I have previously laid out the case that the government has cheated legal immigrants for decades by erroneously counting the spouses and children of immigrants against the quotas for immigration, thereby reducing the total amount of immigration substantially. My argument relied primarily on the text of the law and not the legislative history. But I have recently come across evidence that proves that members of Congress believed that spouses and children wouldn’t count against the cap.
The Immigration Act of 1990 provided the basis for issuing green cards to spouses and children of legal immigrants in section 203 of the Immigration and Nationality Act (INA). Congress divided section 203 into subsections. Subsection (a) provides green cards for certain family-members of U.S. citizens and residents, subsection (b) for employment-based immigrants, and subsection (c) for diversity lottery winners. Each of these categories have a quota. Subsection (d) separately awards green cards to the spouses and minor children of the primary applicants under subsections (a) through (c).
This means that if an employee, for example, qualifies for a green card through employer sponsorship under subsection (b), their spouses and children qualify for green cards under subsection (d). Subsection (d) has no quota, while subsections (a) through (c) do have quotas, so the question is, do the spouses and children count under subsection (d) without a limit or under the other subsections with limits?
While no member of Congress directly addressed this question in 1990, they made comments that we can only interpret as indicating that they believed spouses and children would not count toward the quotas. In the same bill in 1990, Congress created the EB-5 Investor Program in subsection (b) of section 203. Under the law, up to 10,000 immigrants can receive green cards if they invest in a new commercial enterprise that creates at least 10 jobs. Thus, a minimum of 100,000 jobs would be created if all the green cards went to investors. However, if their families count against the green card limit, then fewer than 10,000 investors would receive green cards and fewer than 100,000 jobs would be created.
All members of Congress made the same calculation: that up to 100,000 jobs would be created because the 10,000 green cards would go to investors. On October 26, 1990, Sen. Paul Simon (D-IL) stated, “This one provision will generate over $8 billion annually in new investment in small and independent U.S. businesses and provide up to 100,000 new jobs for Americans.”
Rep. Lamar Smith (R-TX) spelled out the calculation explicitly, stating, “if these 10,000 investor visas are taken advantage of, it will create a minimum of 100,000 jobs in the United States” (emphasis added). Another member interrupted him to ask where the figure came from, and Rep. Smith responded that “10,000 investors may come into the country if they are going to start a business that will employ at least a minimum of 10 employees. That is where the figure comes from of 100,000 guaranteed jobs.” Rep. John Bryant (D-TX) who opposed the provision described the relationship between subsection (b) and subsection (d) in the EB-5 context this way:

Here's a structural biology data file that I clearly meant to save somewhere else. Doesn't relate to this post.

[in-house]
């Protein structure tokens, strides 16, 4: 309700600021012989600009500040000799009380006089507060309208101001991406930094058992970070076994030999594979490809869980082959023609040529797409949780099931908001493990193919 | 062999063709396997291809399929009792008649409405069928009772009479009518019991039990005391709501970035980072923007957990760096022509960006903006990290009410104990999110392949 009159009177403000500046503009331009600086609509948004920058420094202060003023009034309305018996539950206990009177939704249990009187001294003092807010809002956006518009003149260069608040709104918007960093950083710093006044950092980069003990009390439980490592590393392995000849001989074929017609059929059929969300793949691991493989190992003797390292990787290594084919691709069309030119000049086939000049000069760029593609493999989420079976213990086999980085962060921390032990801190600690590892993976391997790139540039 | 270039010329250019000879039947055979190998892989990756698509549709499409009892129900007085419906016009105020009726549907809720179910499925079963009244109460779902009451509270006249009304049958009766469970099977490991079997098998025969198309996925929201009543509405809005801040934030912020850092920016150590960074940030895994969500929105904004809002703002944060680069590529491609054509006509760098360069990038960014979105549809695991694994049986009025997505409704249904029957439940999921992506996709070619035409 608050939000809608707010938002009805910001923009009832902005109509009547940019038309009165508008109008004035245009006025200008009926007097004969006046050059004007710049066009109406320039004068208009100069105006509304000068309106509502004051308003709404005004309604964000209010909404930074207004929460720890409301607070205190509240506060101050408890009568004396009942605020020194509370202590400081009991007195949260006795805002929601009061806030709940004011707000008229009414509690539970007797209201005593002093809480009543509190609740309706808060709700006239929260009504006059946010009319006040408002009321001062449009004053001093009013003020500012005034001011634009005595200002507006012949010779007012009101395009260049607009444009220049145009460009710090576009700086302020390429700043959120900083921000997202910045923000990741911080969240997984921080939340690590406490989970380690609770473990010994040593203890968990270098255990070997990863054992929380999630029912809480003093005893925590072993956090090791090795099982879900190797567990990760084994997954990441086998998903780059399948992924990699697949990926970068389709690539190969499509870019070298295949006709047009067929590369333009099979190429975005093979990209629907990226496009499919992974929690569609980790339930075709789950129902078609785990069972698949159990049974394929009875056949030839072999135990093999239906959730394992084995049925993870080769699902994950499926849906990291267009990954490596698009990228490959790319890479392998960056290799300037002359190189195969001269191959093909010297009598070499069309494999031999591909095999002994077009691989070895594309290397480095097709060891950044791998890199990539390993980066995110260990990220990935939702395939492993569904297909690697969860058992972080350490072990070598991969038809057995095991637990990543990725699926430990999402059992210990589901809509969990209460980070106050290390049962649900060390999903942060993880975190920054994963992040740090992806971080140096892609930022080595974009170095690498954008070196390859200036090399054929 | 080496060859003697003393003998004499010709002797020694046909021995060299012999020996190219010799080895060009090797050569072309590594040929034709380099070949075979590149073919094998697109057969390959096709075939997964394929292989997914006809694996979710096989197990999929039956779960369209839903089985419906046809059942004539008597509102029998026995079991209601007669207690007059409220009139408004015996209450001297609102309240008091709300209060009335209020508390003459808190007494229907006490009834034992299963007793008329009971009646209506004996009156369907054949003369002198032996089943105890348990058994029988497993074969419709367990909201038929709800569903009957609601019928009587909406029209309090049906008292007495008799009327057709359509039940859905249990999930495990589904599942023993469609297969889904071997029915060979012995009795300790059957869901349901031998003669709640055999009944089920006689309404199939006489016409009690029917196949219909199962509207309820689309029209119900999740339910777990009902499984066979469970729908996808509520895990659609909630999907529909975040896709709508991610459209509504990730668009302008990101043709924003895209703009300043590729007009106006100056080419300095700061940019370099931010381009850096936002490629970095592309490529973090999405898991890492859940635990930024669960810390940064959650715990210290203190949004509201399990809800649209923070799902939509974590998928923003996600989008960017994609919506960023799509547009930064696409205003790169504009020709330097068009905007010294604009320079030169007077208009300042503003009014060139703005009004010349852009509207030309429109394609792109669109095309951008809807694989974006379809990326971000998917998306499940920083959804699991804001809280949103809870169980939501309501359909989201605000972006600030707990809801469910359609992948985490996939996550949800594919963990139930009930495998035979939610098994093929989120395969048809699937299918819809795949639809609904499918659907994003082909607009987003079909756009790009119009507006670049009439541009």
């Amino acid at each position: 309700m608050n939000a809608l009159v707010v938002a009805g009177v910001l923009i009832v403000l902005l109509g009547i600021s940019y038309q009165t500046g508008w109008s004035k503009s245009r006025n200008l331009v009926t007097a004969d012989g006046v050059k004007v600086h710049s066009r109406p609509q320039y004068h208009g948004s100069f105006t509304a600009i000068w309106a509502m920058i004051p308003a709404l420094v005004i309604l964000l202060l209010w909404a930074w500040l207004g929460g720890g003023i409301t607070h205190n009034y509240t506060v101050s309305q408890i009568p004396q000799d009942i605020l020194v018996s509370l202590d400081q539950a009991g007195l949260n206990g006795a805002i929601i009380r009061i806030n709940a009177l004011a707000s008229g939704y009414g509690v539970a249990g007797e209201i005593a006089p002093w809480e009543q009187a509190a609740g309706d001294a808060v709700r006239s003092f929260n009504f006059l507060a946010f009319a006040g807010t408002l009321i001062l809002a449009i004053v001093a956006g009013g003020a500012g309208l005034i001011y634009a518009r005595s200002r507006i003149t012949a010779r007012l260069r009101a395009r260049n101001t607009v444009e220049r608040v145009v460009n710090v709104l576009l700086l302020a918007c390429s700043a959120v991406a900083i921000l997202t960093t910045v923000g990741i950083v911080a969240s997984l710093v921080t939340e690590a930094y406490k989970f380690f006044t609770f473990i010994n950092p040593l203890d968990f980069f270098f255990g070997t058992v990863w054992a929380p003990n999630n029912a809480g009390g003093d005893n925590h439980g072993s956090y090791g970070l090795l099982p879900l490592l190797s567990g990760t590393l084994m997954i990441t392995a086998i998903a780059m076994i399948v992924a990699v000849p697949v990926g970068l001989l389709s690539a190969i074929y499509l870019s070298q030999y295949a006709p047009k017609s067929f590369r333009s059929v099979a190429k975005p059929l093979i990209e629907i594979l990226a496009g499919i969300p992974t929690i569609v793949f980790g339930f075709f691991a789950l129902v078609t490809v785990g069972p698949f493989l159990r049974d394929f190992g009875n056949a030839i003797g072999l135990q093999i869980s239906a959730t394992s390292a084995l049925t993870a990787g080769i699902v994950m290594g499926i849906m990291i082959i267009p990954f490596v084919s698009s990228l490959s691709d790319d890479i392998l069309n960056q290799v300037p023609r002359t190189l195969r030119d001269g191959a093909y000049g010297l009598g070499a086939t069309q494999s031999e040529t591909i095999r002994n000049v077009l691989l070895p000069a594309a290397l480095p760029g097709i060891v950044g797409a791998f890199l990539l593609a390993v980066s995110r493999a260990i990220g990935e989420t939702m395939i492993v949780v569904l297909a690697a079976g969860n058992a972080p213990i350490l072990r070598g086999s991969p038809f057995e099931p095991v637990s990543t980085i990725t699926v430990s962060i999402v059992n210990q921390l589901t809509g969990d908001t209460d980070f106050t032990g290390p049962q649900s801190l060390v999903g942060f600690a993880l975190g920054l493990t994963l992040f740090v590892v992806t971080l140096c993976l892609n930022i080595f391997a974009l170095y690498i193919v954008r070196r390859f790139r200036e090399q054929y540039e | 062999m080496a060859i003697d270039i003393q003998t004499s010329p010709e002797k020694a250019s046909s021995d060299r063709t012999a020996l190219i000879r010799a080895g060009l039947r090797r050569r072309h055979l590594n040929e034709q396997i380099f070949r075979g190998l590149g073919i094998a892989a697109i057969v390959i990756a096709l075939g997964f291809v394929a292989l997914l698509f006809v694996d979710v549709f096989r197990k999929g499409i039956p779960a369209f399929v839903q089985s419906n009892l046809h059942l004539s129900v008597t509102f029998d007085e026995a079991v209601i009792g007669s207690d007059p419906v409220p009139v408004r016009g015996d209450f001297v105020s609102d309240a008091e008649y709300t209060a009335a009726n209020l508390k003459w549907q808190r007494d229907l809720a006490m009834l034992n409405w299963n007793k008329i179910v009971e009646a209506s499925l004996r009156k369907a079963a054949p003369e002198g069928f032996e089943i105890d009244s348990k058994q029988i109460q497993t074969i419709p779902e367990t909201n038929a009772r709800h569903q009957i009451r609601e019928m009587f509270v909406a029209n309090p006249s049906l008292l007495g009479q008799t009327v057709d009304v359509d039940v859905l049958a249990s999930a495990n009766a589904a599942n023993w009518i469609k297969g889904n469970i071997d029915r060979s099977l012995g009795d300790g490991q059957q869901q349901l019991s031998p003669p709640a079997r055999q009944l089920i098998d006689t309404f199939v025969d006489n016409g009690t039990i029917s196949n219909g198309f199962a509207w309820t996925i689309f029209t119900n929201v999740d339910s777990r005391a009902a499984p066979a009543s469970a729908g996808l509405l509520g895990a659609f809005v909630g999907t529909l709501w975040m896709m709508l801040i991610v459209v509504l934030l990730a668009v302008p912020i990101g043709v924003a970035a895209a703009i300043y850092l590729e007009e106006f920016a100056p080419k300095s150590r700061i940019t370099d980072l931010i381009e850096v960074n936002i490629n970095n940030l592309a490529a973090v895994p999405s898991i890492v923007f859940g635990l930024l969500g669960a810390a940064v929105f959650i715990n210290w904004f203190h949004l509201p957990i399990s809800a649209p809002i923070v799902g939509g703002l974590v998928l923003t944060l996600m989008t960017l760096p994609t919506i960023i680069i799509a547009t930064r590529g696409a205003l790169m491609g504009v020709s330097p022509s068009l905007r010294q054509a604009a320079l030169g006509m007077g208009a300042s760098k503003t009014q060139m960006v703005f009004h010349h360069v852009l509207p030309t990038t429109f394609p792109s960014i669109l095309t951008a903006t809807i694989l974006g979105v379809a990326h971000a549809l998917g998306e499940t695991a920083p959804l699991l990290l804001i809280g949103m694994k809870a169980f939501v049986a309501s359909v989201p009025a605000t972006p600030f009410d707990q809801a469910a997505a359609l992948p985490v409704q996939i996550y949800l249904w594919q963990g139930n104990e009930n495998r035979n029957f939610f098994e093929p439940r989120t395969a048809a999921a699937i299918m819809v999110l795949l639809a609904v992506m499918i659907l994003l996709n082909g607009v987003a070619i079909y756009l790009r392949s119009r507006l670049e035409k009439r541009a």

We do not have room for all the family unification that was in the bill when it left the House, but we have room for 10,000 persons who can qualify for the United States by buying citizenship here if they have a million bucks to do it. What the bill says, if they will come into the country and invest enough to create 10 jobs, they can stay. This is all they have to do. After that, they can bring in their wife and kids.
In other words, Rep. Bryant also understood the provision to allow 10,000 investors who, if they created 10 jobs, could then additionally bring their spouses and children. This means that the current EB-5 backlog for Chinese investors simply should not exist because it is entirely the result of the government’s inaccurate interpretation of the law, namely, that the spouses and children of investors count against the quota. But members of Congress explicitly envisioned 10,000 investors under the quota of 10,000.
The really important fact in this is that the provision that grants green cards to the spouses and children of EB-5 investors also applies to all other immigrants under section 203: family-sponsored immigrants, employer-sponsored immigrants, or diversity lottery winners. If Congress believed that provision did not count spouses and children of EB-5 investors against its quota, then the same would have to be true for the other categories, which also have long backlogs.
This evidence comes in addition to a tremendous amount of textual support for this position. In fact, there is absolutely no indication in the text of the law that spouses and children should count against the cap, and every reason to believe that they should not. It is abundantly clear that the government is cheating legal immigrants, forcing them to wait much longer than they should have to. The government should stop this erroneous practice, or someone should sue to stop it.